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Nintendo Direct has transformed the company's relationship with its fans

The firm has learnt to embrace its demanding fanbase

I remember sitting in the room during Nintendo's final E3 press conference in 2012.

At that moment, the platform holder was at its most conflicted, and you could see it through these events. On the one hand, you had a company intent on expanding the gaming population through innovative almost non-gaming properties.

On the other, you had the much loved game developer behind Zelda, Mario and Animal Crossing.

Nintendo never managed to strike the balance between the two at E3. And 2012 was no exception. Nintendo Land may have been the perfect game to showcase Wii U, but it was not the perfect game to send Nintendo's loyal followers skipping out of the room, giddy with excitement. The disappointment was palpable. It was another E3 let down. Maybe next year will be better.

The Wii U's failure to capture the imagination of the mass market has been well discussed - lack of games, poor positioning and weak hardware. But the failure to inspire Nintendo's own core fans can be traced back to this very moment. Nintendo seemed to have forgotten how to speak to its most dedicated supporters.

The following year Nintendo abandoned its E3 conferences. Instead it ran a video featuring an awkward Satoru Iwata standing in a giant empty room (featuring a panning shot of said room).

At the time it felt like an admission of defeat for the company. It simply couldn't put on a good show, so it wasn't even going to try.

Yet over time, these Nintendo Direct videos helped the firm reconnect with an audience that had felt sidelined during the Wii generation. The company did this in other ways, too. Nintendo's product line started to reflect its pre-Wii output, with Wii Music and Balance Boards cast aside in favour of Splatoon and Amiibo.

Nintendo Direct has turned its executives into personalities (and occasionally memes)

But it was the videos that allowed Nintendo to re-develop its unique personality. The old super sleek, professional E3 stage shows had been replaced with executives wearing novelty hats, or puppet versions of the management team morphing into Star Fox characters, or Iwata staring at a banana. Awkward, broken dialogue and unintentional comedic moments became memes, and Nintendo embraced all of it.

Most significantly, it was no longer confined to just announcing things during E3. Direct videos would crop up with increasing regularity. Fans began to realise that even if one Direct failed to excite them, another one was likely just around the corner.

"Often before a Direct, the comments threads and forums are full of announcement wish lists that Nintendo couldn't possibly hope to fulfill"

Some of this activity was built out of necessity. Wii U's lack of popularity meant it didn't command the same media coverage as before, or even retail shelf space. It forced Nintendo to directly communicate with its audience, and even open its own online stores.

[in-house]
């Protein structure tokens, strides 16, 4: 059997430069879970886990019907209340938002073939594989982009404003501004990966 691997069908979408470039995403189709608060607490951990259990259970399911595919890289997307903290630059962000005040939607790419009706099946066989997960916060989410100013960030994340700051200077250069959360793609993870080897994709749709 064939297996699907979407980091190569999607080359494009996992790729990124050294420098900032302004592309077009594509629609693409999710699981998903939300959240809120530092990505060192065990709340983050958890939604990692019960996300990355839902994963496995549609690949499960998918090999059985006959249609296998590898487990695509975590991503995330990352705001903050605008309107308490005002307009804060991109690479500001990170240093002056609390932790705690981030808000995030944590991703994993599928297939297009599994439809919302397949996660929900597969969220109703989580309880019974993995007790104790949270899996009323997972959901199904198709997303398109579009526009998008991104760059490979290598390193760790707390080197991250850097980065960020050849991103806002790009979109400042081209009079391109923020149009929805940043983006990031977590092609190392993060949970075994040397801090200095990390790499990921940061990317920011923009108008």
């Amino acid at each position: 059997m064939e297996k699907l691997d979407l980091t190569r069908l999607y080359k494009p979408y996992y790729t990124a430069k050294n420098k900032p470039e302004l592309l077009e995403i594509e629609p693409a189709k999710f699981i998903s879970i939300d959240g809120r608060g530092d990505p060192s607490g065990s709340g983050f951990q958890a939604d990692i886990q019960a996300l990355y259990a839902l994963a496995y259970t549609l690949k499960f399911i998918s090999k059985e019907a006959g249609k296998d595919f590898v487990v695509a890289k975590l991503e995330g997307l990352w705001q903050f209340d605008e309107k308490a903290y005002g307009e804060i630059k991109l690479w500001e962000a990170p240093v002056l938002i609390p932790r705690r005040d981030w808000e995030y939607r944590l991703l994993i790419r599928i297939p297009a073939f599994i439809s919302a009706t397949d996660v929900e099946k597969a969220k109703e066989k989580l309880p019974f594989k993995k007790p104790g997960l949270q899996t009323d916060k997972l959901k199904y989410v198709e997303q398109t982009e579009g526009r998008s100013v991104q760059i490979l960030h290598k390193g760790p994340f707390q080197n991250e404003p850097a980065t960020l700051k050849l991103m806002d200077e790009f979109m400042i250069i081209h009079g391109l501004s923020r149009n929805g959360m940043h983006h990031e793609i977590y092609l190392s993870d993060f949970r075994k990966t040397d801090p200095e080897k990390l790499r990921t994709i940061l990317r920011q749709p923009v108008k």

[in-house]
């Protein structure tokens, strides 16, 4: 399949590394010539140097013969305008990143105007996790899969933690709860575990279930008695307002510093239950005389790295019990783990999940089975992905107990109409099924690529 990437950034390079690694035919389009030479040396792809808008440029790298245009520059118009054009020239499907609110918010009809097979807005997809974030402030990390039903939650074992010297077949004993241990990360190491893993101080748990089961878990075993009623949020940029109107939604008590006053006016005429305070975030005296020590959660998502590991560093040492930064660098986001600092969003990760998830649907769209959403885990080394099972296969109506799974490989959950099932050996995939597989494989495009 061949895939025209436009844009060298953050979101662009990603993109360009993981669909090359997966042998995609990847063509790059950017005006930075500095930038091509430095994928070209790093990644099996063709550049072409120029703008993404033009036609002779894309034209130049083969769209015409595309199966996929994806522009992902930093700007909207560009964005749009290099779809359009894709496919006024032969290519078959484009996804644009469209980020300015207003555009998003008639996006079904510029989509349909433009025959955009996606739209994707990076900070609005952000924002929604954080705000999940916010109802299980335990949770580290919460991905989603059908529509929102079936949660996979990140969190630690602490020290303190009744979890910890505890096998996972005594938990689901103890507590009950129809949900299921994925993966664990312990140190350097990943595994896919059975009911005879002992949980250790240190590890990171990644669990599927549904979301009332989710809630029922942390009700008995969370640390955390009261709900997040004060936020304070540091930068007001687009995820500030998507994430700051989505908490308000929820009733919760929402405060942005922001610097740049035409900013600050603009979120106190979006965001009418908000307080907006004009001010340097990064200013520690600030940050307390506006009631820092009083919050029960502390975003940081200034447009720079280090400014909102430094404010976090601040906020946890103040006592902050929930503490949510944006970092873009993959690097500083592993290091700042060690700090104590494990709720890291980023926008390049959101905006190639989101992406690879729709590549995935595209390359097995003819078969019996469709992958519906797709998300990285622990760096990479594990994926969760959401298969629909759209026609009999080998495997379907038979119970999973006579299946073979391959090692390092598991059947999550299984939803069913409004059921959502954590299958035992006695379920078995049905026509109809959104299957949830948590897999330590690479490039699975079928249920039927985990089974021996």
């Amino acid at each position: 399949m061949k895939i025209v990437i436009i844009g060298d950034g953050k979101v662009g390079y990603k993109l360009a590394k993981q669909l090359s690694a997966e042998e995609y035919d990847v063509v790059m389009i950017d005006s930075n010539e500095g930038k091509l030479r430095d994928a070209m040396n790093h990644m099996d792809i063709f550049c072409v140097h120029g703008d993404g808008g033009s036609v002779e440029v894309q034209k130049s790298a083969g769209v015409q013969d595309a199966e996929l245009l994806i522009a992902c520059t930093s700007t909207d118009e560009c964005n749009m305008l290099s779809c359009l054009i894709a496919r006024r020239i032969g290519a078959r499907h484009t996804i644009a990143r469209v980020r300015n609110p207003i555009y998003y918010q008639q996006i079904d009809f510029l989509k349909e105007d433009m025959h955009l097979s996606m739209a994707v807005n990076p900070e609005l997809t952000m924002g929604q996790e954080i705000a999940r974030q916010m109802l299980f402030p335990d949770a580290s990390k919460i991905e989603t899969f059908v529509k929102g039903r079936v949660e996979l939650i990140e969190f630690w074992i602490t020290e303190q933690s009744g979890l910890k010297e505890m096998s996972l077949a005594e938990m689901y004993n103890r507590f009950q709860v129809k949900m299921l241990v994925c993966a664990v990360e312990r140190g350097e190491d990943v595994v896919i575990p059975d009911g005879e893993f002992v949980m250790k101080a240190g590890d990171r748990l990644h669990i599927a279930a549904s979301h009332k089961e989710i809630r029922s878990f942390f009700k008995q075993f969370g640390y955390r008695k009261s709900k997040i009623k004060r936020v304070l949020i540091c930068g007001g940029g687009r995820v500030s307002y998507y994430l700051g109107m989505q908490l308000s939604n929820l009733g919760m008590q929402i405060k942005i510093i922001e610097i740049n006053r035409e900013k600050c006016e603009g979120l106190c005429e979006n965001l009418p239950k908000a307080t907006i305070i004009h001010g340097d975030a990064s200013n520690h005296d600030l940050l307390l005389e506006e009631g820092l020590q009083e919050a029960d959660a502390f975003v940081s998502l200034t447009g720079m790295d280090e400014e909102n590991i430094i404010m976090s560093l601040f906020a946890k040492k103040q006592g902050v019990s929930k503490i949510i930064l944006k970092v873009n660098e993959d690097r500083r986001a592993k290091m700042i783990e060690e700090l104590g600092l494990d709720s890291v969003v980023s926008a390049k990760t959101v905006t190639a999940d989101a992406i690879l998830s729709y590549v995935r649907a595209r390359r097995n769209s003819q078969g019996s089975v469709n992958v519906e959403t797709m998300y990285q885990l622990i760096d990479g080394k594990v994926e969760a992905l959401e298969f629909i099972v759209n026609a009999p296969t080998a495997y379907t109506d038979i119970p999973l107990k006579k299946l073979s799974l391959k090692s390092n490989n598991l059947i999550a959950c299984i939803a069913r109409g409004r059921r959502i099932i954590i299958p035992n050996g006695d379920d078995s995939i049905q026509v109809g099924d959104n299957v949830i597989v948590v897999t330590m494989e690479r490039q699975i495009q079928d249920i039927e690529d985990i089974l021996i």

It's not been without its negativity, however. The anticipation around each new video is sometimes feverish. That was especially true of the one that debuted yesterday. Rumours of an imminent Nintendo Direct saw the term trending on Twitter, despite no word from Nintendo itself. And the comments threads and forums were full of announcement wish lists that Nintendo couldn't possibly hope to fulfill.

The company has learned to manage expectations to a degree, often warning its fans in advance if the product announcements might be for a specific platform or of a specific variety. Yet it doesn't always help. Last year's Switch reveal featured details on a new Zelda, Mario, Mario Kart and a new IP called Arms - and yet it was still criticised as the expectation was so much higher.

Yesterday, Nintendo announced five new Switch games - most of which are arriving in the next six months. It revealed DLC for three of its biggest Switch games, including a free mode for Super Mario Odyssey. Yet still some fans were not satisfied. Where was Smash Bros? Or the Virtual Console? Or F-Zero?

But an engaged, demanding fanbase is a good problem to have. And it's been a strong turnaround from five years ago, when Nintendo magazines were closing and fan sites were struggling to find an audience.

Nintendo isn't alone in this direct communication, of course. The trend of cutting out the media middle men and speaking directly to your audience can be found everyone, whether that's PlayStation's YouTube Channel, Rare's Sea of Thieves dev diaries, Kickstarter campaigns, Reddit AMAs... all major games companies now have sizeable community teams who host fan events, create video updates and produce blogs.

However, these are often used in support of the big announcements - to keep the excitement going between the major PR beats. At Nintendo, the Direct videos are the main events. They're like a constant flow of mini-E3 conferences, featuring the occasional bit of bizarre nonsense, that get fans talking on social media, posting on forums and sharing memes.

It has enabled Nintendo to have fun with a fanbase that - at one point - looked like it had lost. It's a surprise that more major video game brands haven't followed suit.

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Christopher Dring avatar

Christopher Dring

Head of Games B2B

Chris is a 15-year games business veteran. He spent nine years at UK business weekly MCV, including five years as editor. He joined GI in 2016 and oversees editorial, sales and events worldwide. He is the architect behind Best Places To Work Awards and GI Live. And is a tiny bit obsessed with market data. He also writes for Doctor Who Magazine. Because Doctor Who is awesome.

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